Is the oil market broken?
Are the supply and demand fundamentals that have governed oil markets for decades coming unstuck? In normal times, a surge in demand and rising prices would trigger supply increases. But as the past week has shown, these aren't normal times. CNN reports that just two days after the Biden administration urged swift action to move towards a low-carbon economy, US National Security Adviser Jake Sullivan appealed to OPEC+ to increase oil production in order to curb rising gasoline prices.
The glaring contradiction highlights an uncomfortable fact: the world still needs oil. But there is growing pressure on major oil companies to ditch fossil fuels, and US producers are laden with debt. That leaves Saudi Arabia, Russia and their OPEC+ alliance, which is taking a cautious approach and slowly unwinding production cuts despite a 60% surge in the price of Brent crude over the past year. That means supply could remain tight over the coming months.
One big-picture reason: Investors' growing climate concerns are keeping a lid on production growth at oil companies that are answerable to shareholders, Per Magnus Nysveen, head of analysis at Rystad Energy told me. See here: Last year, global investment in oil and gas field development fell to around $348 billion, down from a peak of $740 billion in 2014, according to analysts at Morgan Stanley. They estimate that the lack of investment at public companies will start to drive their production into decline from 2024.
US shale producers have also kept output relatively flat, under pressure to return cash to shareholders following the past decade's spending spree. At the same time, demand has been rising. While the recent oil price rally has lost steam amid a surge in Covid-19 cases from the Delta variant, the International Energy Agency has kept its forecast for global oil demand growth over the next year largely unchanged.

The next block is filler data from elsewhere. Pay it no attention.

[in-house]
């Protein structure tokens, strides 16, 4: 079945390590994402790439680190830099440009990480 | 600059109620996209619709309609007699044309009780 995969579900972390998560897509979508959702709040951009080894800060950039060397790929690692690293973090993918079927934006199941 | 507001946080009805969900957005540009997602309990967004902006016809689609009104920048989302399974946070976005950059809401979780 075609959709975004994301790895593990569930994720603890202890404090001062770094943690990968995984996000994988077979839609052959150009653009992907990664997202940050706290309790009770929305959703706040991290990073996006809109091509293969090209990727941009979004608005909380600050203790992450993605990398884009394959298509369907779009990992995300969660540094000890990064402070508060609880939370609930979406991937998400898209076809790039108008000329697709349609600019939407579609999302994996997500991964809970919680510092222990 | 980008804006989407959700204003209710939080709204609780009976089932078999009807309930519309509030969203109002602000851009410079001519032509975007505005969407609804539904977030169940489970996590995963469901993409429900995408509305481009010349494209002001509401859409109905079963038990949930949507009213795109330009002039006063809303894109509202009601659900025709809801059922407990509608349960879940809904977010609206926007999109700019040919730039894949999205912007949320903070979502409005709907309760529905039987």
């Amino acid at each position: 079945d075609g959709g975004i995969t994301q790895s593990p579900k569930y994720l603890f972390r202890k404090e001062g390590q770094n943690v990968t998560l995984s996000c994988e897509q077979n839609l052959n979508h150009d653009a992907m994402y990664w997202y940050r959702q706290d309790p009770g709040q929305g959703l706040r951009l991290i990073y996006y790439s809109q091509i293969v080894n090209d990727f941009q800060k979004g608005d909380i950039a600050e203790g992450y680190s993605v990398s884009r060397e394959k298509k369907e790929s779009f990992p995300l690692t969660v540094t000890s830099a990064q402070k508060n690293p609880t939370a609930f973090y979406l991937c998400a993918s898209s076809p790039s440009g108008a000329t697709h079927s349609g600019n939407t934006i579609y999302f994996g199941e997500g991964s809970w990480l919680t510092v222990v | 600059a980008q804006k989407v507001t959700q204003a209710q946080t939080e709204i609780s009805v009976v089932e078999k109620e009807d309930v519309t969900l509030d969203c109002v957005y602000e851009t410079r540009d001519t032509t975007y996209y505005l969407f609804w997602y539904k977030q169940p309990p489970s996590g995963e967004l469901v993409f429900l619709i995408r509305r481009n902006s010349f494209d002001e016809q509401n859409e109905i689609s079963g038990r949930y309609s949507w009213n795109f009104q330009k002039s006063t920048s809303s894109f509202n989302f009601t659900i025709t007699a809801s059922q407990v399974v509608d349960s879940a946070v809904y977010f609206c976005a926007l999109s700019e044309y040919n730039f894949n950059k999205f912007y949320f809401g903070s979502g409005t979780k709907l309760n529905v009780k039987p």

In a report last week it said that the market could still be left slightly short of supply towards the end of the year, despite the decision by OPEC+ to ease production cuts. More supply could come online next year, it added. Remember: The Delta variant poses a risk to oil demand in the near term, but the global economy is still projected to grow 6% this year, expanding 4.9% in 2022, according to the International Monetary Fund.
Longer term, demand is likely to prove "sticky" as the world's population grows and GDP per capita increases, Morgan Stanley commodities strategists Martijn Rats and Amy Sergeant wrote in a research note last month. "Combined, this leads to a growing supply/demand deficit from 2024 onwards," they added. What it means: A more favorable environment for OPEC and sustained higher prices. The alliance already controls more than a third of the world's oil production, rising to about 50% when non-OPEC producers such as Russia and Mexico are included. "In 10 years from now, OPEC's share of production will be higher," remarked Nysveen.
Given dwindling investment by rivals, OPEC may no longer need to trade off supporting oil prices in the short term against defending market share in the long term, added Rats and Sergeant. They expect Brent to be in the mid-to-high $70s for the remainder of the year and be well above $70 a barrel throughout 2022. One big unknown: It took several rounds of negotiations for OPEC+ to agree on production increases recently and there are questions over whether alliance members will stick to output restrictions. "OPEC+ members get seduced by higher prices, which usually means a breakdown in discipline and they produce more to get higher revenues," Tom Kloza, global head of energy analysis at IHS Markit's Oil Price Information Service, told me.
Bottom line: Notwithstanding billions of dollars of investment into low carbon energy sources, the world still needs oil. "The world oil industry is struggling to find new business models to navigate the energy transition ... while still meeting sustained oil demand," the IEA said.